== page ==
Find the length of the ladder so that there is only one position in which it can touch the ground, the box, and the wall.
There are many ways to parameterize this problem, and many different approaches.
First of all, we generalize the dimensions of the box to r × s; see below. Let the distance above the box at which the ladder touches the wall be x, and let the corresponding horizontal distance be y. Let the ladder have length d.
Applying Pythagoras' Theorem, (r + x)2 + (s + y)2 = d2.
By similar triangles, x/s = r/y, and so y = rs/x.
Hence (r + x)2 + (s + rs/x)2 = d2.
Expanding, and collecting terms, we obtain an equation in x:
f(x) = x2 + 2rx + (r2 + s2 − d2) + 2rs2/x + r2s2/x2 = 0. (1)
Multiplying by x2, we obtain (since x = 0 is not a root) an equivalent polynomial equation in x:
p(x) = x4 + 2rx3 + (r2 + s2 − d2)x2 + 2rs2x + r2s2 = 0. (2)
p has repeated root a if, and only if, p(x) = (x − a)2(x2 + bx + r2s2/a2), for some a and b, to be found. (The constant term in the second quadratic factor is determined by that in the first, given that their product must equal r2s2.)
Expanding, p(x) = x4 + (b − 2a)x3 + (a2 − 2ab + r2s2/a2)x2 + (a2b − 2r2s2/a)x + r2s2 = 0.
Equating coefficients of x3 and x with (2), we obtain:
b − 2a = 2r,
a2b − 2r2s2/a = 2rs2. (3)
Substituting b = 2(a + r) into (3), multiplying by a, and rearranging, we get
2a3(a + r) = 2(a + r)rs2.
Since a + r 0, we deduce that a3 = rs2.
Hence a = r1/3s2/3, and b = 2(a + r) = 2r1/3s2/3 + 2r.
Equating coefficients of x2, we obtain:
|r2 + s2 − d2||= a2 − 2ab + r2s2/a2.|
|= r2/3s4/3 − 4r2/3s4/3 − 4r4/3s2/3 + r4/3s2/3.|
|= − 3r2/3s4/3 − 3r4/3s2/3.|
Hence d2 = r2 + s2 + 3r2/3s4/3 + 3r4/3s2/3 = (r2/3 + s2/3)3.
(Note the pleasingly symmetrical form: d2/3 = r2/3 + s2/3.)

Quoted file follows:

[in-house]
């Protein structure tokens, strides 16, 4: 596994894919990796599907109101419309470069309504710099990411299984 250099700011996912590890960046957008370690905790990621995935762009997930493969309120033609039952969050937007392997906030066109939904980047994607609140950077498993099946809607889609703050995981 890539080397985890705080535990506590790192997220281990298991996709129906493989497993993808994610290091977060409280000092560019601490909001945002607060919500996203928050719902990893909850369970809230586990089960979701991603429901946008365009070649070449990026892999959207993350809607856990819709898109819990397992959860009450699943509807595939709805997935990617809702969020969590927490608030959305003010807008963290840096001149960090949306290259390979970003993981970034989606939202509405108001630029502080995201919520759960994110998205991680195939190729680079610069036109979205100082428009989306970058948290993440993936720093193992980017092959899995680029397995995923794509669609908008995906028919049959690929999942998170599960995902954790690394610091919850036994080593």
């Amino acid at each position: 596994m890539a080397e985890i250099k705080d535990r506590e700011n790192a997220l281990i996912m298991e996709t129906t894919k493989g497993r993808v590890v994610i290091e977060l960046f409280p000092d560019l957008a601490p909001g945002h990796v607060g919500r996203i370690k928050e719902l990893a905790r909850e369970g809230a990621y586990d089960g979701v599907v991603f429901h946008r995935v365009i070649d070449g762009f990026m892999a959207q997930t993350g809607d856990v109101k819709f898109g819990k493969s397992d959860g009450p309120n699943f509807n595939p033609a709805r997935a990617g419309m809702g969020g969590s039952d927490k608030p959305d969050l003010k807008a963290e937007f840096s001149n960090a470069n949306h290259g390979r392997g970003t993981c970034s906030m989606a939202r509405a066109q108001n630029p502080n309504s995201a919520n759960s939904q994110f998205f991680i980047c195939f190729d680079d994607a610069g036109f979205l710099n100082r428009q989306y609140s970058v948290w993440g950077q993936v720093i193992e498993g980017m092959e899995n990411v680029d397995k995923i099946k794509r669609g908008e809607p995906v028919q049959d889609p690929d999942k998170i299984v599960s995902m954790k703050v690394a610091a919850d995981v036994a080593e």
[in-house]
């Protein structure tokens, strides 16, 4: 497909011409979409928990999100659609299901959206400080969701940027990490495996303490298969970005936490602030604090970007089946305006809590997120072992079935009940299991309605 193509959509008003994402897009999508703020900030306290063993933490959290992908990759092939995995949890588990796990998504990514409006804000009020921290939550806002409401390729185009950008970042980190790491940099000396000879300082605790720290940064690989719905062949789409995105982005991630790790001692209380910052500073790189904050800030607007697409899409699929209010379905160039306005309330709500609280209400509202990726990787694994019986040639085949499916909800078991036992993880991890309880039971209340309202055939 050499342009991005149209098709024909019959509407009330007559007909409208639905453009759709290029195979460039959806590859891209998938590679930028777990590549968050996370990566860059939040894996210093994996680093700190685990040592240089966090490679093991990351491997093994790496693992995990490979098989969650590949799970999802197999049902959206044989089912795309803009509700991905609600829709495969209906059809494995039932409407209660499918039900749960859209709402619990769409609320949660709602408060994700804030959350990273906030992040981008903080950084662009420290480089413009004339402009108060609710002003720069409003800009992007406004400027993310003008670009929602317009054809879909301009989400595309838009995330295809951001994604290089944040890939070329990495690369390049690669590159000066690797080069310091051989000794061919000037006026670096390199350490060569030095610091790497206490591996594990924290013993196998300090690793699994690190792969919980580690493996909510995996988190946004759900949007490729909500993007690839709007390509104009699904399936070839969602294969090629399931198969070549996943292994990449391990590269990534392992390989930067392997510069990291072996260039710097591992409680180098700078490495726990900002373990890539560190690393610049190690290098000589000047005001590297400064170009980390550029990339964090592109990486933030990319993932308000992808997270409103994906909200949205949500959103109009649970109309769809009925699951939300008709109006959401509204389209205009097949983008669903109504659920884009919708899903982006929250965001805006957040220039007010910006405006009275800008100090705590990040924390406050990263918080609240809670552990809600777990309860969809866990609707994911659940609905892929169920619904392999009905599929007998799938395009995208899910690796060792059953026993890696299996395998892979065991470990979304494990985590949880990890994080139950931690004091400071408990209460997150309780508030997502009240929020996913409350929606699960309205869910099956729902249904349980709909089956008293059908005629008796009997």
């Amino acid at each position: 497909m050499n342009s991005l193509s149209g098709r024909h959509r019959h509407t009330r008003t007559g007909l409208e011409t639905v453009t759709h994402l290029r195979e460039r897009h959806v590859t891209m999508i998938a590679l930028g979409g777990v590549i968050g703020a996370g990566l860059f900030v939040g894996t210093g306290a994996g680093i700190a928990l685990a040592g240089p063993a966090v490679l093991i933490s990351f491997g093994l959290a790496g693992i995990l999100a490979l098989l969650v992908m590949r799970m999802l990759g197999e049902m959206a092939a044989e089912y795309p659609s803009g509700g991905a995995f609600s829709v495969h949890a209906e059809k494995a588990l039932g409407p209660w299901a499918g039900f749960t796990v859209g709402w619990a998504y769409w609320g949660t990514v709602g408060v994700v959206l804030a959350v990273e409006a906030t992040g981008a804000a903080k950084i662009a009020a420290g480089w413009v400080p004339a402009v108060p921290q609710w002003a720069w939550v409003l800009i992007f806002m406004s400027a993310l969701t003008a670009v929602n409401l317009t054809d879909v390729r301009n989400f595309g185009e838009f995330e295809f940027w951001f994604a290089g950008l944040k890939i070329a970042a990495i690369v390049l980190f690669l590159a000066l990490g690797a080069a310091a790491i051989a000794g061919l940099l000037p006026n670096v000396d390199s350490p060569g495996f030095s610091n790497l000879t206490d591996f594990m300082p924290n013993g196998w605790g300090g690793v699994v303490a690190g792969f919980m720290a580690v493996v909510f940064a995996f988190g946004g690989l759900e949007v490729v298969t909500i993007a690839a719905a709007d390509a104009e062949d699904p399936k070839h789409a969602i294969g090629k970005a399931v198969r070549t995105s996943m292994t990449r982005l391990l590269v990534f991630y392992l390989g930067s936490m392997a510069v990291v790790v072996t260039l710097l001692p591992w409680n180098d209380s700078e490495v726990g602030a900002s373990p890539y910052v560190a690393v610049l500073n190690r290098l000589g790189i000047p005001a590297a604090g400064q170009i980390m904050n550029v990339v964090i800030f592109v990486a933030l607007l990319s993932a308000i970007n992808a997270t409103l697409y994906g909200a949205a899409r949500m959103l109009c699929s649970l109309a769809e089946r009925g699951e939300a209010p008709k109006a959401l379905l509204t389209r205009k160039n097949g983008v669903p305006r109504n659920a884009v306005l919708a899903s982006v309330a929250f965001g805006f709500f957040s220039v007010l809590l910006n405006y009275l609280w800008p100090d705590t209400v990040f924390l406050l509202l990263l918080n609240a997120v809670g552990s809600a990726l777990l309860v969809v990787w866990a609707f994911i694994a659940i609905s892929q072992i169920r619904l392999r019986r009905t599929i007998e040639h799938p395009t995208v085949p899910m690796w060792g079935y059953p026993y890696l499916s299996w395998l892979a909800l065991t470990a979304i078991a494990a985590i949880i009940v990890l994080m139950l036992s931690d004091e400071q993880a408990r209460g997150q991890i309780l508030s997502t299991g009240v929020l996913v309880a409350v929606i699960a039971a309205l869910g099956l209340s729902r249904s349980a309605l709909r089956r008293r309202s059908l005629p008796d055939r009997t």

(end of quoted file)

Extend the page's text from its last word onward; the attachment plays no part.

Finally, substituting r = 64 = 43 and s = 27 = 33, we get d2 = (42 + 32)3 = (52)3, so that d = 53 = 125.
Therefore, the length of the ladder so that there is only one position in which it can touch the ground, the box, and the wall, is 125 units.
Having derived equation (1), above, f(x) = x2 + 2rx + (r2 + s2 − d2) + 2rs2/x + r2s2/x2 = 0, we can determine a repeated root by considering f'(x) = 0. This is a standard result for polynomials, and can easily be shown to hold for rational functions.
Let R(x) = P(x)/Q(x), where P and Q are polynomials, be defined over .
Then R(a) = R'(a) = 0 x = a is a repeated root of R.
The proof is similar to that for polynomials.
Suppose R(a) = R'(a) = 0.
R(a) = 0 P(a) = 0 P(x) = (x − a)S(x), where S(x) is a polynomial. (By the Polynomial Factor Theorem.)
Hence Q(x)R(x) = P(x) = (x − a)S(x).
Differentiating using the product rule, we get Q'(x)R(x) + Q(x)R'(x) = (x − a)S'(x) + S(x).
Since R(a) = R'(a) = 0, we obtain 0 = S(a); that is, S(x) = (x − a)T(x), for some polynomial T(x).
Hence P(x) = (x − a)2T(x), and a is a repeated root of P, and therefore of R.
Now suppose x = a is a repeated root of R, in which case x = a is a repeated root of P.
Then P(x) = (x − a)2T(x), for some polynomial T(x).
Hence P'(x) = 2(x − a)T(x) + (x − a)2T'(x), and so P'(a) = 0.
Clearly also P(a) = 0.
Using the quotient rule, R'(x) = [Q(x)P'(x) − P(x)Q'(x)]/[Q(x)]2.
Hence, since P(a) = P'(a) = 0, R'(a) = 0.
Clearly also R(a) = 0, and the result follows.
We may now apply this result to rational function f(x) = x2 + 2rx + (r2 + s2 − d2) + 2rs2/x + r2s2/x2.
We have f'(x) = 2x + 2r − 2rs2/x2 − 2r2s2/x3 = 2x−3(x + r)(x3 − rs2).
(Notice that the constant term of f has disappeared, leaving f'(x) as a rational function with coefficients depending only upon r and s.)
If f'(x) = 0, rejecting the negative root, we obtain repeated root x = r1/3s2/3.
Then y = rs/x = s1/3r2/3.
|Hence d2||= (r + r1/3s2/3)2 + (s + s1/3r2/3)2.|
|= r2/3(r2/3 + s2/3)2 + s2/3(s2/3 + r2/3)2.|
|= (r2/3 + s2/3)(r2/3 + s2/3)2.|
|= (r2/3 + s2/3)3.|
Given the above lemma, this approach is considerably simpler.
The above solution is identical to that for the following ladder problem: Given that two hallways of widths 27 and 64 units meet at a corner, what is the length of the longest ladder that can be carried horizontally around the corner? A succinct trigonometric solution using calculus is given here: Longest ladder.
How can we show that the "unique position" ladder problem is equivalent to the "longest (or shortest)" ladder problem?
Source: Christian Ginsbach